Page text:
Safety Comes First at Murray & Roberts Cementation
No-one would dispute the fact that mining is a hazardous activity. Added to this is the unpredictability of human behaviour.
Murray & Roberts Cementation has introduced the Enterprise Wide Risk Management programme to mitigate these risks and introduce a proactive approach to safety.
Dr Koos Oosthuizen, risk executive at Murray & Roberts Cementation says the programme is aimed at transforming the workplace to protect both the people and the business.
"This objective will be achieved through training, education, systems, policies and procedures, because once employees have been empowered with knowledge, they can be held accountable to deliver the job properly and safely," Oosthuizen says.
A safety pledge has been signed by all managers, who have committed themselves to achieving zero incidents and therefore zero accidents. ISO 9001, 14001 and OHSAS 18001 is the support basis for the Murray & Roberts Cementation Business Management System.
Oosthuizen says the company’s strategy is to integrate the risk management and the ISO management systems into the routine strategic and operational decision making process.
"In essence, the strategy aims to create the conditions in which an informal risk adverse culture can be enhanced through management interventions," Oosthuizen explains.
"The first step is the realisation that risks belong to all employees, with line managers taking responsibility for the risk management. Ongoing identification and risk assessment systems are also vital to the success of the programme. This process starts in the design and tender phase of projects and is facilitated by the risk coordinators and subject matter experts."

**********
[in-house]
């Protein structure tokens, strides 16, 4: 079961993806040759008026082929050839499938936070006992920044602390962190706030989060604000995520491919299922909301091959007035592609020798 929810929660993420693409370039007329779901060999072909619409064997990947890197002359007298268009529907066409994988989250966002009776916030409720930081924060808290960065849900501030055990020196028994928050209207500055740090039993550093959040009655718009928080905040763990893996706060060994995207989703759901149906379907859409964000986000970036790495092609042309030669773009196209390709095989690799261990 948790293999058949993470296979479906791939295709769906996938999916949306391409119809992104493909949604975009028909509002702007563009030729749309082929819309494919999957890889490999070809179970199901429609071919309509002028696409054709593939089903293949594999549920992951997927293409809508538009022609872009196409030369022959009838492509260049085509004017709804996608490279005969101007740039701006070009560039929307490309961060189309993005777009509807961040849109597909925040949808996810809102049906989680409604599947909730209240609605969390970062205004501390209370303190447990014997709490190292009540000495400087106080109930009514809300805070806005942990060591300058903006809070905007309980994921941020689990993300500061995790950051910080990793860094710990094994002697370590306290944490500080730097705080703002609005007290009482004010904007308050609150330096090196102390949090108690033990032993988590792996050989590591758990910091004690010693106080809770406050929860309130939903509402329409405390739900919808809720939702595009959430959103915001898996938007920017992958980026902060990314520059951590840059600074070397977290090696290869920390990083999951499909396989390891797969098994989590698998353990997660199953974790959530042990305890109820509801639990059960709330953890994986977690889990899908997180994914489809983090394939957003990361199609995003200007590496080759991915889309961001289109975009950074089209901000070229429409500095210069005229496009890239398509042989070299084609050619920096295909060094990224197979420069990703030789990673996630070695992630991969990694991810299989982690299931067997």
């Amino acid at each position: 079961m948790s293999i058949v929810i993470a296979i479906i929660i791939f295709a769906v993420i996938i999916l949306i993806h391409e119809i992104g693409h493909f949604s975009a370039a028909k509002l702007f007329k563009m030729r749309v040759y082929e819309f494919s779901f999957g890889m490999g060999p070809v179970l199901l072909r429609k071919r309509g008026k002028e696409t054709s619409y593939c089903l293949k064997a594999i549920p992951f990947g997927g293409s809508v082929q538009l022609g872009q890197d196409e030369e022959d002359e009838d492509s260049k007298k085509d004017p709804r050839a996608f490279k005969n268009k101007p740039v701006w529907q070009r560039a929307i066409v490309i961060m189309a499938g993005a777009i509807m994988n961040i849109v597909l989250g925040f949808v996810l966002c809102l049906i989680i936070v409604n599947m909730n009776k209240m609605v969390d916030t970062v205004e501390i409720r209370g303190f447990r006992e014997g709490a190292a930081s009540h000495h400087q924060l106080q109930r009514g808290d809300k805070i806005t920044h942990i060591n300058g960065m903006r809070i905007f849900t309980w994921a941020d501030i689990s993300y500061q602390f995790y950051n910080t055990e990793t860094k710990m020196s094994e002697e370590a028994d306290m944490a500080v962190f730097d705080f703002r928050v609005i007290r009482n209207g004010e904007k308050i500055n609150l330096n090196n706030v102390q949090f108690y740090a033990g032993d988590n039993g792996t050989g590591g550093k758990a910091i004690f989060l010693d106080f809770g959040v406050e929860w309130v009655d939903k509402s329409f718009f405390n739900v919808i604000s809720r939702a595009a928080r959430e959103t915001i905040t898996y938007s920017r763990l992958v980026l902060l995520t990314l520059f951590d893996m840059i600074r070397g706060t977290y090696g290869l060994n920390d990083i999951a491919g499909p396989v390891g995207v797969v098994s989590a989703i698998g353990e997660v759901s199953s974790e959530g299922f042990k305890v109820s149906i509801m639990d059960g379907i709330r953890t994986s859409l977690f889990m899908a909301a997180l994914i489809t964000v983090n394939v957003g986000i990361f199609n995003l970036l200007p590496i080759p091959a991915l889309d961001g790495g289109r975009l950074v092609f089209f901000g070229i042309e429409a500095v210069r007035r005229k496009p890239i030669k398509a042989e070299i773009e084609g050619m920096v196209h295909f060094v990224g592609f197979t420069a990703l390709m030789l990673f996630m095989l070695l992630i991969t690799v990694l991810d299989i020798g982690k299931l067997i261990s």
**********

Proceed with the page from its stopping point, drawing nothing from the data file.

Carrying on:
Oosthuizen says continuous risk management goes hand in hand with good project management and will become a normal aspect of all project managers’ daily routines. Open communication lies at the heart of all stages of any successful risk management programme and this is heavily emphasised at Murray & Roberts Cementation.
The Risk Service Department analyses risks and incidents to assess the likelihood of them recurring; how often they are likely to recur and what is the likely impact should they recur. Risk management has evolved from being a back office function to the CEO-level concern that it is today.
Eight key elements have been put in place for effective risk management: 1. Acceptance of a risk management framework as the focal point and common language - this includes everyone in the organisation, including board members; 2. Senior management commitment - management buy-in is essential; 3. Risk management owner - a risk executive will work with each business unit to implement the programme; 4. Communication - the compelling need for an evolution to an integrated risk management framework must be communicated throughout the organisation; 5. Training - staff must be mobilised with effective training and education; 6. Reinforcement through human resource mechanisms - effective behaviour needs to be rewarded; 7. Process - there must be a risk management process in place; 8. Monitoring - this will take place through internal audits, inspections, planned task observation and job analysis, process, product and service monitoring and management review.
With commitment from all levels of employees, "zero accidents" is certainly achievable within the mining environment.